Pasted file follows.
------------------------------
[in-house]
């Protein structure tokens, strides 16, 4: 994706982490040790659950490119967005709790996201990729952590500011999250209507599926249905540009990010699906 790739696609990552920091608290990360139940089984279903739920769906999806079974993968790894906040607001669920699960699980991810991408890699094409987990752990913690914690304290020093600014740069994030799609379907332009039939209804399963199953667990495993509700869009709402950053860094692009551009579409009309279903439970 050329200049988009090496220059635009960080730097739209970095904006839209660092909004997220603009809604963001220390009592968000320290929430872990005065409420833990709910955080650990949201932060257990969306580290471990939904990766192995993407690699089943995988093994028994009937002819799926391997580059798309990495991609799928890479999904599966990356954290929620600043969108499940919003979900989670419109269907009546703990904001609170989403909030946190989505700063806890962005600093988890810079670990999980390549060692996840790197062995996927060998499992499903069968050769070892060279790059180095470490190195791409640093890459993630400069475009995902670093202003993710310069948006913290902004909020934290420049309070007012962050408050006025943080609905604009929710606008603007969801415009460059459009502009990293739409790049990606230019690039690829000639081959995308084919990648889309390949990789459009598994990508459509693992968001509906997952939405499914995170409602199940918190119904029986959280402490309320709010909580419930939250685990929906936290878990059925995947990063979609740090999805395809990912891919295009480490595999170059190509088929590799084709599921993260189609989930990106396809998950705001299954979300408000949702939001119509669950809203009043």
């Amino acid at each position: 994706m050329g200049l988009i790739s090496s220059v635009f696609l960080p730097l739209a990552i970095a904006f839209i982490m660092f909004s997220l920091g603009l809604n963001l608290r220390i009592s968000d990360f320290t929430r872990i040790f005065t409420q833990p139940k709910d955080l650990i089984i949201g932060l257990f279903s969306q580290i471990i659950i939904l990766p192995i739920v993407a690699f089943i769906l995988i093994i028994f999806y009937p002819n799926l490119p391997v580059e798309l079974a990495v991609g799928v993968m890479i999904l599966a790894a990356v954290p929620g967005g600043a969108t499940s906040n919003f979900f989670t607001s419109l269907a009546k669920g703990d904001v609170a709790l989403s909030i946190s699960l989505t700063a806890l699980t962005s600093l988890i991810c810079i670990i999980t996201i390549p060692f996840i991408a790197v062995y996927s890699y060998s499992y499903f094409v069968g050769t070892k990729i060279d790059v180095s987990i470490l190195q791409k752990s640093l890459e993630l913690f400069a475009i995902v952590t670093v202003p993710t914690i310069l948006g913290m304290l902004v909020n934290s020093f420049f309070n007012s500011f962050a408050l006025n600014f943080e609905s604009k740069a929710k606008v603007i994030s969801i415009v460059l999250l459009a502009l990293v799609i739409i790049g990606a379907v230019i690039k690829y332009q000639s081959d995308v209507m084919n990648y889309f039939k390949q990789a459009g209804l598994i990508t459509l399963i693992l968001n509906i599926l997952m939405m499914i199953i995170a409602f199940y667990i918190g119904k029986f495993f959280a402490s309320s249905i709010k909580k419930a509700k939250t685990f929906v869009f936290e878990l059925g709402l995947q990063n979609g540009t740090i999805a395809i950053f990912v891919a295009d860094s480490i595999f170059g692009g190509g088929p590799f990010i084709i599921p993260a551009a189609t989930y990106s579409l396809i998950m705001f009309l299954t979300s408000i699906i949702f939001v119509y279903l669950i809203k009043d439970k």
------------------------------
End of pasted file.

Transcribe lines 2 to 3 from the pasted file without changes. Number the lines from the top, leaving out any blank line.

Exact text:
């Protein structure tokens, strides 16, 4: 994706982490040790659950490119967005709790996201990729952590500011999250209507599926249905540009990010699906 790739696609990552920091608290990360139940089984279903739920769906999806079974993968790894906040607001669920699960699980991810991408890699094409987990752990913690914690304290020093600014740069994030799609379907332009039939209804399963199953667990495993509700869009709402950053860094692009551009579409009309279903439970 050329200049988009090496220059635009960080730097739209970095904006839209660092909004997220603009809604963001220390009592968000320290929430872990005065409420833990709910955080650990949201932060257990969306580290471990939904990766192995993407690699089943995988093994028994009937002819799926391997580059798309990495991609799928890479999904599966990356954290929620600043969108499940919003979900989670419109269907009546703990904001609170989403909030946190989505700063806890962005600093988890810079670990999980390549060692996840790197062995996927060998499992499903069968050769070892060279790059180095470490190195791409640093890459993630400069475009995902670093202003993710310069948006913290902004909020934290420049309070007012962050408050006025943080609905604009929710606008603007969801415009460059459009502009990293739409790049990606230019690039690829000639081959995308084919990648889309390949990789459009598994990508459509693992968001509906997952939405499914995170409602199940918190119904029986959280402490309320709010909580419930939250685990929906936290878990059925995947990063979609740090999805395809990912891919295009480490595999170059190509088929590799084709599921993260189609989930990106396809998950705001299954979300408000949702939001119509669950809203009043």
């Amino acid at each position: 994706m050329g200049l988009i790739s090496s220059v635009f696609l960080p730097l739209a990552i970095a904006f839209i982490m660092f909004s997220l920091g603009l809604n963001l608290r220390i009592s968000d990360f320290t929430r872990i040790f005065t409420q833990p139940k709910d955080l650990i089984i949201g932060l257990f279903s969306q580290i471990i659950i939904l990766p192995i739920v993407a690699f089943i769906l995988i093994i028994f999806y009937p002819n799926l490119p391997v580059e798309l079974a990495v991609g799928v993968m890479i999904l599966a790894a990356v954290p929620g967005g600043a969108t499940s906040n919003f979900f989670t607001s419109l269907a009546k669920g703990d904001v609170a709790l989403s909030i946190s699960l989505t700063a806890l699980t962005s600093l988890i991810c810079i670990i999980t996201i390549p060692f996840i991408a790197v062995y996927s890699y060998s499992y499903f094409v069968g050769t070892k990729i060279d790059v180095s987990i470490l190195q791409k752990s640093l890459e993630l913690f400069a475009i995902v952590t670093v202003p993710t914690i310069l948006g913290m304290l902004v909020n934290s020093f420049f309070n007012s500011f962050a408050l006025n600014f943080e609905s604009k740069a929710k606008v603007i994030s969801i415009v460059l999250l459009a502009l990293v799609i739409i790049g990606a379907v230019i690039k690829y332009q000639s081959d995308v209507m084919n990648y889309f039939k390949q990789a459009g209804l598994i990508t459509l399963i693992l968001n509906i599926l997952m939405m499914i199953i995170a409602f199940y667990i918190g119904k029986f495993f959280a402490s309320s249905i709010k909580k419930a509700k939250t685990f929906v869009f936290e878990l059925g709402l995947q990063n979609g540009t740090i999805a395809i950053f990912v891919a295009d860094s480490i595999f170059g692009g190509g088929p590799f990010i084709i599921p993260a551009a189609t989930y990106s579409l396809i998950m705001f009309l299954t979300s408000i699906i949702f939001v119509y279903l669950i809203k009043d439970k």